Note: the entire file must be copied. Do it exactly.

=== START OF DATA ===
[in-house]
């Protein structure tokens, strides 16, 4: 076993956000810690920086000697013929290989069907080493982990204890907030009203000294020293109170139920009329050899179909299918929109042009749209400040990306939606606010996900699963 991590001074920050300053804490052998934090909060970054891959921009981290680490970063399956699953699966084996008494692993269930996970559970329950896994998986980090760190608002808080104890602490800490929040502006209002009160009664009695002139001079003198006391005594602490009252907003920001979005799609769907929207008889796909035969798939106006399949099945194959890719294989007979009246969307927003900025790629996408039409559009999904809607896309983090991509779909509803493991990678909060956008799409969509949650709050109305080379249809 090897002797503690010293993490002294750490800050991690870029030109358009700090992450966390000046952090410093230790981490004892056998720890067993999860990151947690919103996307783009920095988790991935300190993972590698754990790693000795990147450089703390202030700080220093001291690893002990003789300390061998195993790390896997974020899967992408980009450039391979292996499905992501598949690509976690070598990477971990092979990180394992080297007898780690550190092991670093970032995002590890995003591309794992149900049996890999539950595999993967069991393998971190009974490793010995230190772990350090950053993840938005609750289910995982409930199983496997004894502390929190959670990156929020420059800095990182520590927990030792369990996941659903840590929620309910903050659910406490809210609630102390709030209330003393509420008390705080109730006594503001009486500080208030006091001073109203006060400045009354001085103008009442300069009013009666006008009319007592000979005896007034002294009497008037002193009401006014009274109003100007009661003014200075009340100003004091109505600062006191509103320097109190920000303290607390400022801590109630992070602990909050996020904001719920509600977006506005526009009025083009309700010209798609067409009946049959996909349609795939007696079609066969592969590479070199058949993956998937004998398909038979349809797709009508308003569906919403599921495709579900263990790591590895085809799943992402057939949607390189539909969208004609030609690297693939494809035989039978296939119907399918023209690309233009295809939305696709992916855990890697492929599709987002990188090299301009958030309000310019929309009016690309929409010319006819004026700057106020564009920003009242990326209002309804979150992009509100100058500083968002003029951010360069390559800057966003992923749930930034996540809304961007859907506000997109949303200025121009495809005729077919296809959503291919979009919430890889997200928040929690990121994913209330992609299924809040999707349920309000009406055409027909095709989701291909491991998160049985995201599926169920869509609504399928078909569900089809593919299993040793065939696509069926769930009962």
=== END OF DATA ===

[in-house]
């Protein structure tokens, strides 16, 4: 076993956000810690920086000697013929290989069907080493982990204890907030009203000294020293109170139920009329050899179909299918929109042009749209400040990306939606606010996900699963 991590001074920050300053804490052998934090909060970054891959921009981290680490970063399956699953699966084996008494692993269930996970559970329950896994998986980090760190608002808080104890602490800490929040502006209002009160009664009695002139001079003198006391005594602490009252907003920001979005799609769907929207008889796909035969798939106006399949099945194959890719294989007979009246969307927003900025790629996408039409559009999904809607896309983090991509779909509803493991990678909060956008799409969509949650709050109305080379249809 090897002797503690010293993490002294750490800050991690870029030109358009700090992450966390000046952090410093230790981490004892056998720890067993999860990151947690919103996307783009920095988790991935300190993972590698754990790693000795990147450089703390202030700080220093001291690893002990003789300390061998195993790390896997974020899967992408980009450039391979292996499905992501598949690509976690070598990477971990092979990180394992080297007898780690550190092991670093970032995002590890995003591309794992149900049996890999539950595999993967069991393998971190009974490793010995230190772990350090950053993840938005609750289910995982409930199983496997004894502390929190959670990156929020420059800095990182520590927990030792369990996941659903840590929620309910903050659910406490809210609630102390709030209330003393509420008390705080109730006594503001009486500080208030006091001073109203006060400045009354001085103008009442300069009013009666006008009319007592000979005896007034002294009497008037002193009401006014009274109003100007009661003014200075009340100003004091109505600062006191509103320097109190920000303290607390400022801590109630992070602990909050996020904001719920509600977006506005526009009025083009309700010209798609067409009946049959996909349609795939007696079609066969592969590479070199058949993956998937004998398909038979349809797709009508308003569906919403599921495709579900263990790591590895085809799943992402057939949607390189539909969208004609030609690297693939494809035989039978296939119907399918023209690309233009295809939305696709992916855990890697492929599709987002990188090299301009958030309000310019929309009016690309929409010319006819004026700057106020564009920003009242990326209002309804979150992009509100100058500083968002003029951010360069390559800057966003992923749930930034996540809304961007859907506000997109949303200025121009495809005729077919296809959503291919979009919430890889997200928040929690990121994913209330992609299924809040999707349920309000009406055409027909095709989701291909491991998160049985995201599926169920869509609504399928078909569900089809593919299993040793065939696509069926769930009962």